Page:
Minnesota Democrat Ilhan Omar, one of the most progressive members of the House, has thwarted a primary challenger who raised millions of dollars amid the national backlash against her celebrity.
Her victory Tuesday over lawyer Antone Melton-Meaux, by far the best-funded of the four Democrats who took on the freshman lawmaker, was also a vindication for the so-called squad of progressive female freshmen who have sought to push House leadership to the left.
Omar is the last of three squad members to face primary challengers in a cycle that has seen three Democratic incumbents fall to challengers backed by progressive groups. President Donald Trump lost her Minneapolis-based district by 55 points in 2016, so Omar’s nomination all but assures her a second term in Congress
In other primaries Tuesday, voters decided the matchups for these races that could be competitive in the fall:
- Republicans in Minnesota chose Army veteran Kendall Qualls to take on freshman Democrat Dean Phillips;
- House Agriculture Chairman Collin C. Peterson was renominated easily, and will face Republican Michelle Fischbach, a former Minnesota lieutenant governor; and
- Wisconsin Republicans picked retired Navy SEAL Derrick Van Orden to challenge longtime Democratic Rep. Ron Kind.
Omar beats well-funded challenger
Omar was leading the five-person field in Minnesota’s 5th District, which encompasses Minneapolis, with 57 percent of the vote when The Associated Press called the race at 9:23 p.m. Central time.
Melton-Meaux, who is Black and a first-time candidate, focused much of his attacks on Omar’s House attendance record and her 2019 tweets critical of Israel and the American Israel Public Affairs Committee. That criticism drew charges of anti-Semitism against Omar and caused a political headache for House leadership. Omar was also criticized for her personal relationship with a campaign consultant whom she married earlier this year.
Melton-Meaux raised $4.1 million — an eye-popping amount for a primary challenger that almost matched the $4.2 million Omar pulled in. Buzzfeed News reported in July that much of that came from big-money donors and some was bundled by pro-Israel groups. Some donors quoted in the story said they were motivated by animosity toward Omar, who has been a fixture in conservative media since she was sworn in.
Omar and her supporters say such opposition was motivated by sexism and anti-Muslim bias.
She was also targeted by nearly $2.5 million in direct mail and ads funded by Americans for Tomorrow’s Future and about $15,000 from the Alliance to Combat Extremism Fund. She benefited from $134,000 in outside spending by MoveOn.org, the Service Employees International Union and a group called Take Action MN.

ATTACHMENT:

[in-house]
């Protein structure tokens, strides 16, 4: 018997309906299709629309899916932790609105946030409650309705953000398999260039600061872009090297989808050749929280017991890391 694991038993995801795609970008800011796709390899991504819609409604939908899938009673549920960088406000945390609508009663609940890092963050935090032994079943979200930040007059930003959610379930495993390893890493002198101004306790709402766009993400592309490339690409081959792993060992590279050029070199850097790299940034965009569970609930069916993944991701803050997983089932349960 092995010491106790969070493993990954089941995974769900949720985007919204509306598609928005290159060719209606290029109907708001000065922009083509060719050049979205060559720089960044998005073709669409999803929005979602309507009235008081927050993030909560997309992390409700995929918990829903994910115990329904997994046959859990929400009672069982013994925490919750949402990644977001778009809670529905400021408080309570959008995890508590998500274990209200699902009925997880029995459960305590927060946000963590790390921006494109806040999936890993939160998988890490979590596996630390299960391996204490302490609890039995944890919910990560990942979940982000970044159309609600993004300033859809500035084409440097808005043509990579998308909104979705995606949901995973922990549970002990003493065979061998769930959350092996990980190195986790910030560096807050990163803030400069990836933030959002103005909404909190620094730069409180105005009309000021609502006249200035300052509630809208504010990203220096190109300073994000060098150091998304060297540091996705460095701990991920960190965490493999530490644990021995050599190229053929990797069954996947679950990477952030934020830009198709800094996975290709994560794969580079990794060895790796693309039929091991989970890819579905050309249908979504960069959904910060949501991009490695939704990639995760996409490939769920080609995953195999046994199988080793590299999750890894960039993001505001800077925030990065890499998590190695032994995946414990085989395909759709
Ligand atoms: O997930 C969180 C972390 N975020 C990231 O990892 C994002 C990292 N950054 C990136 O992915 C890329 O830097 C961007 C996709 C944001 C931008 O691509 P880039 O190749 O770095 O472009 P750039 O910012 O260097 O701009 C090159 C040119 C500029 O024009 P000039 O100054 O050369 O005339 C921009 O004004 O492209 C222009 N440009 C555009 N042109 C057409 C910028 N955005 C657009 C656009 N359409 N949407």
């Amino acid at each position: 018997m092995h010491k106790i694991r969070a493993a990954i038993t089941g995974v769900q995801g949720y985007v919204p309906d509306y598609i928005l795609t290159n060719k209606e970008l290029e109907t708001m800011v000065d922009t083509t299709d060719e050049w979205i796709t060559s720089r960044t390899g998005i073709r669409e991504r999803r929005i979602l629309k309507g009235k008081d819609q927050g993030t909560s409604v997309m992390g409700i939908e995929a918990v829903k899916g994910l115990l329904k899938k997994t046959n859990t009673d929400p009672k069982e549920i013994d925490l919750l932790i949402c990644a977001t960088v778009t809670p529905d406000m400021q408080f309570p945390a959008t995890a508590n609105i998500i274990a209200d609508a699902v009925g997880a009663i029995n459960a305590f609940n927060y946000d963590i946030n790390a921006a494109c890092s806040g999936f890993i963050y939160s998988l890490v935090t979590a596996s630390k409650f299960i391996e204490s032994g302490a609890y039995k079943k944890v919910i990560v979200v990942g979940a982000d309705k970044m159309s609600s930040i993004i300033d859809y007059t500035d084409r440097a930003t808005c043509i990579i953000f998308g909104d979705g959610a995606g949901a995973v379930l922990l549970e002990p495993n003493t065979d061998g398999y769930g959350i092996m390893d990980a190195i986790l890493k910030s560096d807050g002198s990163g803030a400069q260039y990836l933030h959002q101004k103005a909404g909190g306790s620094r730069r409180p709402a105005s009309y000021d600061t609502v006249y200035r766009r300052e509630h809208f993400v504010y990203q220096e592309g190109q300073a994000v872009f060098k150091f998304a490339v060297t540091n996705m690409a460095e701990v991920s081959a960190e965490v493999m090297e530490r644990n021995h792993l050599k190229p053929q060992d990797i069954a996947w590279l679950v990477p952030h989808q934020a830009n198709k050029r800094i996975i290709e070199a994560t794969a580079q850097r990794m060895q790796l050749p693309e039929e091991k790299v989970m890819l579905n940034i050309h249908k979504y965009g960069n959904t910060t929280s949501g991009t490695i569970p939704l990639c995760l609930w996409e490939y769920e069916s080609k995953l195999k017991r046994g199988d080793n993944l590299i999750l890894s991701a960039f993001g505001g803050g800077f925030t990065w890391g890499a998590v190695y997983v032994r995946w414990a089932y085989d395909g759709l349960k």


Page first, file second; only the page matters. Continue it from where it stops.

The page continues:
Omar will next face information technology entrepreneur Lacy Johnson, who had 77 percent of the vote in the Republican primary when the AP called the race. Inside Elections with nathan. L. Gonzales rates the race Solid Democratic.
Races set in targeted districts
Minnesota’s 3rd District, which covers the Twin Cities’ western suburbs, is one of the few competitive seats in which Republicans tapped a Black man as their nominee. Qualls, a former marketing executive who works for a health care startup, was leading Army activist Leslie Davis 76 percent to 24 percent when the AP called the race at 8:48 p.m. Central time.
Qualls raised $865,000 through July 22 and had $467,000 left in the bank.
Phillips, who easily won a primary rematch Tuesday with retail store employee Cole Young, raised $1.4 million and had $467,000 on hand at July 22. The conservative Congressional Leadership Fund spent $20,000 opposing the freshman lawmaker, who flipped the longtime Republican seat in 2018. Trump lost the district by 9 points, and Inside Elections rates the general election Solid Democratic.
In the 7th District, which Trump carried by 31 points, Peterson is a frequent target of the GOP but has managed to hold on in part by being one of the Democrats most likely to to break with his party on votes.
Peterson faced two challengers in his Tuesday primary for the western Minnesota seat but was leading with 76 percent when the AP called the race at 9:30 p.m. Central time.
Fischbach was leading a five-way Republican field with 60 percent when the AP called the primary at 9:35 p.m. Central time.
She was the top fundraiser in the GOP primary, with $1 million raised through July 22. She also benefited from $23,000 in direct mail spending from two groups opposed to abortion rights. But physician Noel Collis, who raised $755,000, forced her to spend heavily on the primary, hammering her in TV ads that called her “a career politician turned lobbyist, lawbreaker and liar,” and offering to give Washington a colonoscopy.
Fischbach reported $340,000 in the bank at July 22, compared to Peterson’s $1.3 million. Inside Elections rates the race Tilt Democratic.
In Wisconsin’s 3rd District, which includes LaCrosse and Eau Claire, Kind was leading pediatrician Mark Neumann with 82 percent of the vote when the AP called the race at 8:53 p.m. Central time.
Van Orden, an Afghanistan and Iraq veteran, defeated public relations professional Jessi Ebben in the battle for the GOP nomination. Van Orden was leading 66 percent to 34 percent when the race was called at 9:45 p.m. Central time.
Van Orden outraised Kind in the fundraising quarter ended June 30, but the incumbent had a clear financial advantage in cash on hand on July 22, with $3.1 million to Van Orden’s $288,000.
Trump carried the district by by 5 points in 2016. Inside Elections rates the general election Solid Democratic.
Kate Ackley contributed to this report.